On August 25th, 1916, President Woodrow Wilson signed into law Pub.L. 64–235, H.R. 15522, 39 Stat. 535, An Act to establish a National Park Service, and for other purposes. Less formally known as the Organic Act of 1916, this law forever changed the way federal lands in our country were managed.
The world’s first national park, Yellowstone, was created by President Grant in 1872, igniting a passion. More parks were created, among them Yosemite, Haleakalā, Wind Cave and Glacier. Unfortunately, the management and protection of these national parks was haphazard and delegated to different agencies.
More than 40 years after Yellowstone was established, Wilson signed into law the creation of a new federal agency known as the National Park Service (NPS). The mission of this agency, housed under the larger umbrella of the US Department of Interior, was to manage these new lands.
The land management philosophy of the era was strongly utilitarian, reflected in the US Department of Agriculture’s established priorities of cultivating forest products, such as timber, for the benefit of the American public. The fledgling Park Service was to be different. The focus was protecting, not exploiting, natural landscapes. To many people of the time, removing profitable land and wildlife from commercial use was heresy.
Others, though, recognized this bold idea for what it was: a new way of looking at the world. Mining, timber harvesting, and railway construction, in addition to commercial development and western settlement property-granting programs, were important to the country’s economy. The idea of protected lands, on the other hand, bolstered the notion – espoused by key conservation figures like John Muir and Teddy Roosevelt – that some places should remain free of these pressures, thereby leaving them unimpaired for the enjoyment of future generations.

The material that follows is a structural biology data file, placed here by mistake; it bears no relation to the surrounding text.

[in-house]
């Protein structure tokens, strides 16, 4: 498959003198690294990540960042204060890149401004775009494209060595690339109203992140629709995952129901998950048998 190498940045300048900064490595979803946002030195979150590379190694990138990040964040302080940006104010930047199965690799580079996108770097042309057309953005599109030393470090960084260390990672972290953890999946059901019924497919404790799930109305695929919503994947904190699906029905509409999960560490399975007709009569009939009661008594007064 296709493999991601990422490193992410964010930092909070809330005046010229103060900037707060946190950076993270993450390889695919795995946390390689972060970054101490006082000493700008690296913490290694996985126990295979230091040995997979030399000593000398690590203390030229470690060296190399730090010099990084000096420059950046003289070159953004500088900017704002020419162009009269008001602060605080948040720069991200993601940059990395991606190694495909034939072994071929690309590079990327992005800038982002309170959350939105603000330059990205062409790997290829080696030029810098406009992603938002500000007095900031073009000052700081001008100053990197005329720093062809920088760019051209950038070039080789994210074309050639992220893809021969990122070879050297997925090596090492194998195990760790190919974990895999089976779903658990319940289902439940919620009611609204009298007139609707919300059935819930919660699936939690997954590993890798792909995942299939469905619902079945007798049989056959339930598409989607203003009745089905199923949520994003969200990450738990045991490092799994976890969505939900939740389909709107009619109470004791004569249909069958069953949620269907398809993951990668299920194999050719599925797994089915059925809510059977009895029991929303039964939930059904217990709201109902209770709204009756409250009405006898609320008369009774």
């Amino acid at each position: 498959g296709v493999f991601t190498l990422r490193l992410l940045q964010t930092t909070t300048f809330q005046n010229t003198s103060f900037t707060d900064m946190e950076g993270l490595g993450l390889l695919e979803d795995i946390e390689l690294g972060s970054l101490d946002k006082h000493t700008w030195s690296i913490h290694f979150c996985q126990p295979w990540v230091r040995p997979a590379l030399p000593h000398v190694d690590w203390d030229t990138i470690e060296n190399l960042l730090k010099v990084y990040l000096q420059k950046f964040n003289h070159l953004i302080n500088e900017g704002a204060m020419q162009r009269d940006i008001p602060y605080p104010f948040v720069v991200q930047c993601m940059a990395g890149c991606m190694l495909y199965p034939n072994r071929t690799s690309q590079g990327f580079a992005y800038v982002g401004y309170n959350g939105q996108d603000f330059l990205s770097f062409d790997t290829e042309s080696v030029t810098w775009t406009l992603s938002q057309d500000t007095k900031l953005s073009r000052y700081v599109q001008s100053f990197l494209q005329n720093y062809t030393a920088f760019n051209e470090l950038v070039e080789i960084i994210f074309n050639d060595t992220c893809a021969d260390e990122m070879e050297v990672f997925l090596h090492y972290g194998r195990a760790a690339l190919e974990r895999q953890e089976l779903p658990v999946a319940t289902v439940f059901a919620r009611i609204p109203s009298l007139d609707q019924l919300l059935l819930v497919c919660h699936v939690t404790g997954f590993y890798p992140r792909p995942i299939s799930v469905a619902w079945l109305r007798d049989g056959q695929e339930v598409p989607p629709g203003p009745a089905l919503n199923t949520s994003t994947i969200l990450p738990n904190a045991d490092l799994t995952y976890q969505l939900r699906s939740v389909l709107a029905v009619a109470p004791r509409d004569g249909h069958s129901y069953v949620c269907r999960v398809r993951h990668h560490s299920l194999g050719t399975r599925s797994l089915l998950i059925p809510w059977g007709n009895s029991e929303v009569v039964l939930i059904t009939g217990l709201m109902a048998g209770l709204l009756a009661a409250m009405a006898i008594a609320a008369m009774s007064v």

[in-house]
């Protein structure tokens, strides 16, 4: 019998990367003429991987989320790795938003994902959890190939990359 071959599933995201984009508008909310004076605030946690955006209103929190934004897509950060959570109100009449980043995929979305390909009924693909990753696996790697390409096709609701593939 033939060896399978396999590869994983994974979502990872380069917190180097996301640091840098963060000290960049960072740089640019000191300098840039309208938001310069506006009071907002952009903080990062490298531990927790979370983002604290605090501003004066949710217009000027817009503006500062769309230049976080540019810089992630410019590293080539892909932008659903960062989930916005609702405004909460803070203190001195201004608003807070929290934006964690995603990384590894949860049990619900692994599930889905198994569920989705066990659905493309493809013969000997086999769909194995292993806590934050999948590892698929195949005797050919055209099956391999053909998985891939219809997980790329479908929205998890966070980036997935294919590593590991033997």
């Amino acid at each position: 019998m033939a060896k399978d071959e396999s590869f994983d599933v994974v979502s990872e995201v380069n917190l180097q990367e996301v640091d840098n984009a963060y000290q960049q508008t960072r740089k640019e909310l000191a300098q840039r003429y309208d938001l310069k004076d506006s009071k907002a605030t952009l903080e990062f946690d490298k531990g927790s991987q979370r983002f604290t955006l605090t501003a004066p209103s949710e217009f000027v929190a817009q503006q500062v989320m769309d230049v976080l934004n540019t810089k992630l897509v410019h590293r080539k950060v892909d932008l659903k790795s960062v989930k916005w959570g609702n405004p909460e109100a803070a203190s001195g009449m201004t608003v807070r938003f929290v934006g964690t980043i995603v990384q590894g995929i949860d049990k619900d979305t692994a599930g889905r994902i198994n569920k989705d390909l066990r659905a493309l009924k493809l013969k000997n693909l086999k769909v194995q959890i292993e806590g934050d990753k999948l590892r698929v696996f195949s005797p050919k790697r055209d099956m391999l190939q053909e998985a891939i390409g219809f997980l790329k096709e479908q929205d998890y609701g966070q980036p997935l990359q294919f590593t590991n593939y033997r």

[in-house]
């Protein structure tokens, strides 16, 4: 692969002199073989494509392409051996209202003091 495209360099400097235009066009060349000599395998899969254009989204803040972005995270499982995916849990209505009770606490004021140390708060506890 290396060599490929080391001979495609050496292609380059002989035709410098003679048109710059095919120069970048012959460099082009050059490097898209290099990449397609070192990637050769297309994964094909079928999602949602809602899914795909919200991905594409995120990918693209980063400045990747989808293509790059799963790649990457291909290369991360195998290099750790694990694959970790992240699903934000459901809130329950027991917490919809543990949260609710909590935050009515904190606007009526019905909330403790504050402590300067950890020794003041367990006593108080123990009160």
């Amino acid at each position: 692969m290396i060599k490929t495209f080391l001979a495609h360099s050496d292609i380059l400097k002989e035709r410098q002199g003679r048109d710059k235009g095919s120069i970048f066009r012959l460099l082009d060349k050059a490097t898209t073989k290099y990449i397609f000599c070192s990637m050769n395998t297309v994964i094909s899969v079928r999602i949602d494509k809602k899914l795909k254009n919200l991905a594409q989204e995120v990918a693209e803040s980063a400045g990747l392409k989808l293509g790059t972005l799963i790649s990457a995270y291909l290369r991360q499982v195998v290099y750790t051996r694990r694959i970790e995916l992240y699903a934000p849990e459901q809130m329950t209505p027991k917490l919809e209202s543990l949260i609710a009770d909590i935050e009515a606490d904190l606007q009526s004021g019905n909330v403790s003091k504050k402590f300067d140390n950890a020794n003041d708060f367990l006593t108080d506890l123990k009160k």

In 1916, the NPS was given responsibility for managing slightly more than 30 parcels of federal land. Today our National Park System includes more than 400 areas spanning more than 84 million acres in 50 states, the District of Columbia, American Samoa, Guam, Puerto Rico, Saipan, and the Virgin Islands.
Today, the National Park System includes seashores, glaciers, log cabins, endless trails, untamed rivers, and rainforests in addition to civil war battlefields and civil rights monuments. Sites honor places where tragedy struck, such as the September 11th crash site of United Flight 93 and the 1995 Oklahoma City bombing. NPS units also inspire us at the Statue of Liberty and the Lincoln Memorial. One of our greatest writers, Wallace Stegner, called national parks the best idea our country ever had.
Today, on this birthday of the NPS, we honor the 20,000 employees of the National Park Service. For 15 years, I wore the uniform of a ranger and I know how much these people care and how much they sacrifice for these special places. Join me and all of us here at Enwild in thanking those who patrol and protect our national parks.